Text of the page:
Perhaps not surprisingly, Simone also used ‘Mississippi Goddam‘ in her Westbury concert to comment on King’s murder and to connect it to other incidents, not least the church bombing that had inspired the writing of the song. At one point she replaces “Tennessee” with “Memphis”, a reference to the city where King was shot; later, calling upon the audience to join her in song, Simone shouts “the time is too late now … the King is dead!” As if it were not clear that ‘Mississippi Goddam’ is delivering on the threats hinted at in ‘Why?’, Simone declares “I ain’t about to be nonviolent honey!” Unlike the version of the song immortalized on the In Concert album, here it is Simone who is laughing. Her laughter seems as strange and out of place as that of the audience in the earlier version but we should probably hear it as an illogical response to an illogical and impossible situation.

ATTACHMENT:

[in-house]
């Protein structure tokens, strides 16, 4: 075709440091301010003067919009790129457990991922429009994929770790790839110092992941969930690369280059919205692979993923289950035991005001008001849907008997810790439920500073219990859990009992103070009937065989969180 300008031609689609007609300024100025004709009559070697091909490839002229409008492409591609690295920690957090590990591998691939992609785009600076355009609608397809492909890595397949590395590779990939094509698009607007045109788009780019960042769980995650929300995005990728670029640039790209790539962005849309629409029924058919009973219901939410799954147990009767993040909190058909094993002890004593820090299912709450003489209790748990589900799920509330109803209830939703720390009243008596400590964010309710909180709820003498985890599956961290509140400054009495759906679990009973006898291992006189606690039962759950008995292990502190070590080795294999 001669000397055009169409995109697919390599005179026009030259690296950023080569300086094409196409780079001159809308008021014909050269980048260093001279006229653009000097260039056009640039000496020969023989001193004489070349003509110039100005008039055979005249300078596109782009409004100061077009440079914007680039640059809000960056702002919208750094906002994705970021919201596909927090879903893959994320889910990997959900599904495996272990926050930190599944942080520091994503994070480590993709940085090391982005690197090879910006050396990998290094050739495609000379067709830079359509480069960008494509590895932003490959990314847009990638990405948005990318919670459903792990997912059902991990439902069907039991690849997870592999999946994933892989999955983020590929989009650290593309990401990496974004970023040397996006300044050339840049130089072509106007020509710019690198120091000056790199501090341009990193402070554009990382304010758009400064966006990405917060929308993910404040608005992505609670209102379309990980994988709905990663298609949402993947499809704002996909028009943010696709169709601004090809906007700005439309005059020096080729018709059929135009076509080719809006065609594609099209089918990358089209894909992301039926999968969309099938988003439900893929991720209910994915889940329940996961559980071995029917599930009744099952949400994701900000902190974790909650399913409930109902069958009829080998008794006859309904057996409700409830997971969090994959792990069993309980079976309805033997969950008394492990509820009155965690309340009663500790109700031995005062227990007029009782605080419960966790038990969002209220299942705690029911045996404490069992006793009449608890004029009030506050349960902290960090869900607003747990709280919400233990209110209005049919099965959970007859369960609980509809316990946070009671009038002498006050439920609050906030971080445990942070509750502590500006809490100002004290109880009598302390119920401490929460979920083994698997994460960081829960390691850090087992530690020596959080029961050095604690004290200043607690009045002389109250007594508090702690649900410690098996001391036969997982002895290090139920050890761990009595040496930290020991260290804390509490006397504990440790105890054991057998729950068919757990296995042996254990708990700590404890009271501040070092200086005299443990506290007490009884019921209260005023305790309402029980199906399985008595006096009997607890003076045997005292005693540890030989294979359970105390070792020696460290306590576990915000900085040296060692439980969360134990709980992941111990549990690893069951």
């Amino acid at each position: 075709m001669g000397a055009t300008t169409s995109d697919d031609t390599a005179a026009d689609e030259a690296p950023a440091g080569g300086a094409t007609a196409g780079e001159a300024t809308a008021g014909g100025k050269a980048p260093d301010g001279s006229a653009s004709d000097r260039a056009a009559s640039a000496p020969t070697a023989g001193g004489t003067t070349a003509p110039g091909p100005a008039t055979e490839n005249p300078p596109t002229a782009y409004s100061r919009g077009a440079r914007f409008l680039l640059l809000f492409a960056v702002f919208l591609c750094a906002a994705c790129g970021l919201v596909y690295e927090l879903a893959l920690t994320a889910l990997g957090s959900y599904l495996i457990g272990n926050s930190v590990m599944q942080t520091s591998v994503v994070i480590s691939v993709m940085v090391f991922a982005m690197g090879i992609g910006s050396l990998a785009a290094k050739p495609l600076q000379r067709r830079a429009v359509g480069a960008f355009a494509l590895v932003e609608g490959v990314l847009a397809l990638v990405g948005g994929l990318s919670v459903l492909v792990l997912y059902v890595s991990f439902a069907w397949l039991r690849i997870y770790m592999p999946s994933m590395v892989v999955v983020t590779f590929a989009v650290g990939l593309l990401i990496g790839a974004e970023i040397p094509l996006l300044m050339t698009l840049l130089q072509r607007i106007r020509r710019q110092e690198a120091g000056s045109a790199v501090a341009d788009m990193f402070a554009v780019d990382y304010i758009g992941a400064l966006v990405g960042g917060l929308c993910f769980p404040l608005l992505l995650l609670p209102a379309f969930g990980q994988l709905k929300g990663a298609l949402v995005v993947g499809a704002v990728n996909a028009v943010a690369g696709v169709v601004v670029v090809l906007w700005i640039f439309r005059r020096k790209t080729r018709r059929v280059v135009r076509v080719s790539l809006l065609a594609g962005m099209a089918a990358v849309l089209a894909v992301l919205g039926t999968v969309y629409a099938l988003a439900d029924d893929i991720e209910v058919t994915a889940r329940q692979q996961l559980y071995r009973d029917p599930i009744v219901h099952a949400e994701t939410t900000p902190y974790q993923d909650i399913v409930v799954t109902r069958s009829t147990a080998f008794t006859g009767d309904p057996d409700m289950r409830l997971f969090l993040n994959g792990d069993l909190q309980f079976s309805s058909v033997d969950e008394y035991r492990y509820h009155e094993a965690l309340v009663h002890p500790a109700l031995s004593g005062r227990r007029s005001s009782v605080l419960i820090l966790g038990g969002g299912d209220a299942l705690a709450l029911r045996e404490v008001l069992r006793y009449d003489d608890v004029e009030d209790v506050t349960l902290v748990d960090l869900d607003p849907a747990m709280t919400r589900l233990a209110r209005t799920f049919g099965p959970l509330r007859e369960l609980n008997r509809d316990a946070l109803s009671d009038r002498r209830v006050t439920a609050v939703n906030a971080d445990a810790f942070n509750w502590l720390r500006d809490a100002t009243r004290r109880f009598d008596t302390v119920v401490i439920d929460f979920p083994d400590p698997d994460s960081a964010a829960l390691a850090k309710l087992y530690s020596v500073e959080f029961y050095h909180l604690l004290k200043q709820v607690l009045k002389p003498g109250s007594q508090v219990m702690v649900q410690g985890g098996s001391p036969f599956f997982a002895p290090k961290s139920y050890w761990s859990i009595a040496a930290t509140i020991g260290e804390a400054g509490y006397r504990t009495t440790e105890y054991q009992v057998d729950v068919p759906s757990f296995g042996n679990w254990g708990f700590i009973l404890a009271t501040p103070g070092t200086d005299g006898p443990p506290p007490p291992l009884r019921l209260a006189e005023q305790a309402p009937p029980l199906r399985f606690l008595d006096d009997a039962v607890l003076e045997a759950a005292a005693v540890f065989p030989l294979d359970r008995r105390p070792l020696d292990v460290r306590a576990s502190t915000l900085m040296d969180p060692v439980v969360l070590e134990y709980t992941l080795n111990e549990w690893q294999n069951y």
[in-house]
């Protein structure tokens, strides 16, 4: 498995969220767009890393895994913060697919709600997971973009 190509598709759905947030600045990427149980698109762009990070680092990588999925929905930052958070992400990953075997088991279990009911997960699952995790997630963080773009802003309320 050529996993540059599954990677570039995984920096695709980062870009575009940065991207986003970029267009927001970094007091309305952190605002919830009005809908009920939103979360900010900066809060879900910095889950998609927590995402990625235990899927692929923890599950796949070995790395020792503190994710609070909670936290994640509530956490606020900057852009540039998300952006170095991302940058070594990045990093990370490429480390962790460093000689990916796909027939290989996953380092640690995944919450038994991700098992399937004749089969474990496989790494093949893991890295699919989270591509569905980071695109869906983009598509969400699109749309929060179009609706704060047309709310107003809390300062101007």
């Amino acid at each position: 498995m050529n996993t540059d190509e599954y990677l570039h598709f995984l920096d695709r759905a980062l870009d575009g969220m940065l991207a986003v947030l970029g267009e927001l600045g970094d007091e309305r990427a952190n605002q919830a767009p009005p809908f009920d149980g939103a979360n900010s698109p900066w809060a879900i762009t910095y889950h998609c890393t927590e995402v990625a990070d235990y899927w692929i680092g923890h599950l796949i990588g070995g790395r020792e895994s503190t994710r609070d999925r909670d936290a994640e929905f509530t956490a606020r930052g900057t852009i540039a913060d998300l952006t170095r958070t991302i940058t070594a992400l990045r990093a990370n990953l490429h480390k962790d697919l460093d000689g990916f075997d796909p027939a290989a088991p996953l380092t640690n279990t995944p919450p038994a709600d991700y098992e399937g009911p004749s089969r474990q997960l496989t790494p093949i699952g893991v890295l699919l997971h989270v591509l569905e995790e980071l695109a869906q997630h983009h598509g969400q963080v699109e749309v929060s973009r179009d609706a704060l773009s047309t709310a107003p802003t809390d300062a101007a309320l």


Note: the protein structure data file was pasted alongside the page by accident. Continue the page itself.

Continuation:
Martin Luther King

Martin Luther King

Mississippi Goddam

Posted in Politics with tags , , , , , , , on June 14, 2013 by Richard

In memory of Medgar Evers (July 2, 1925 – June 12, 1963)

Fifty years on

‘Mississippi Goddam’ remains arguably Simone’s most famous protest song and, not surprisingly, forms the basis for many responses to her work. Three powerful analyses of Simone’s role in the politics of freedom of the 1960s (by Ruth Feldstein, Tammy Kernodle and Daphne Brooks) devote much of their space to discussion of the song. Like them, I’m interested in way that Nina Simone  connected the song’s composition to a subjectivizing event and it’s worth sampling how that event, which occured in 1963, was recalled by Simone in her 1991 autobiography: